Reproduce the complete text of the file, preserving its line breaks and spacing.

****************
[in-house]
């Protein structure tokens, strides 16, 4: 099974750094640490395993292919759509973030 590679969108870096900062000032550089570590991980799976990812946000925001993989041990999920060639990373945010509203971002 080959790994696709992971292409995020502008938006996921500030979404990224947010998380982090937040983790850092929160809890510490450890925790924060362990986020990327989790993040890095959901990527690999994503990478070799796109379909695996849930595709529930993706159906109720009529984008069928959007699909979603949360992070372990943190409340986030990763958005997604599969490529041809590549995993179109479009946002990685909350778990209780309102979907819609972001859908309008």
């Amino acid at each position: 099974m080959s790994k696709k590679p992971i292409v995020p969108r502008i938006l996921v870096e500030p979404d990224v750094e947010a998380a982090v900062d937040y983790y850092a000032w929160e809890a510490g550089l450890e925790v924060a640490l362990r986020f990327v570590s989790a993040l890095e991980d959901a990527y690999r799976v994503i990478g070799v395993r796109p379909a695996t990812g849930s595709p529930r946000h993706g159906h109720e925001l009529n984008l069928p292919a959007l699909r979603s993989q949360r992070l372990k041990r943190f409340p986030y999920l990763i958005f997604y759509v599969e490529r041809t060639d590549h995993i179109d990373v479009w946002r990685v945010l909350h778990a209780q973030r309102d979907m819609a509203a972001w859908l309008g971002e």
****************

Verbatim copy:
[in-house]
């Protein structure tokens, strides 16, 4: 099974750094640490395993292919759509973030 590679969108870096900062000032550089570590991980799976990812946000925001993989041990999920060639990373945010509203971002 080959790994696709992971292409995020502008938006996921500030979404990224947010998380982090937040983790850092929160809890510490450890925790924060362990986020990327989790993040890095959901990527690999994503990478070799796109379909695996849930595709529930993706159906109720009529984008069928959007699909979603949360992070372990943190409340986030990763958005997604599969490529041809590549995993179109479009946002990685909350778990209780309102979907819609972001859908309008």
């Amino acid at each position: 099974m080959s790994k696709k590679p992971i292409v995020p969108r502008i938006l996921v870096e500030p979404d990224v750094e947010a998380a982090v900062d937040y983790y850092a000032w929160e809890a510490g550089l450890e925790v924060a640490l362990r986020f990327v570590s989790a993040l890095e991980d959901a990527y690999r799976v994503i990478g070799v395993r796109p379909a695996t990812g849930s595709p529930r946000h993706g159906h109720e925001l009529n984008l069928p292919a959007l699909r979603s993989q949360r992070l372990k041990r943190f409340p986030y999920l990763i958005f997604y759509v599969e490529r041809t060639d590549h995993i179109d990373v479009w946002r990685v945010l909350h778990a209780q973030r309102d979907m819609a509203a972001w859908l309008g971002e």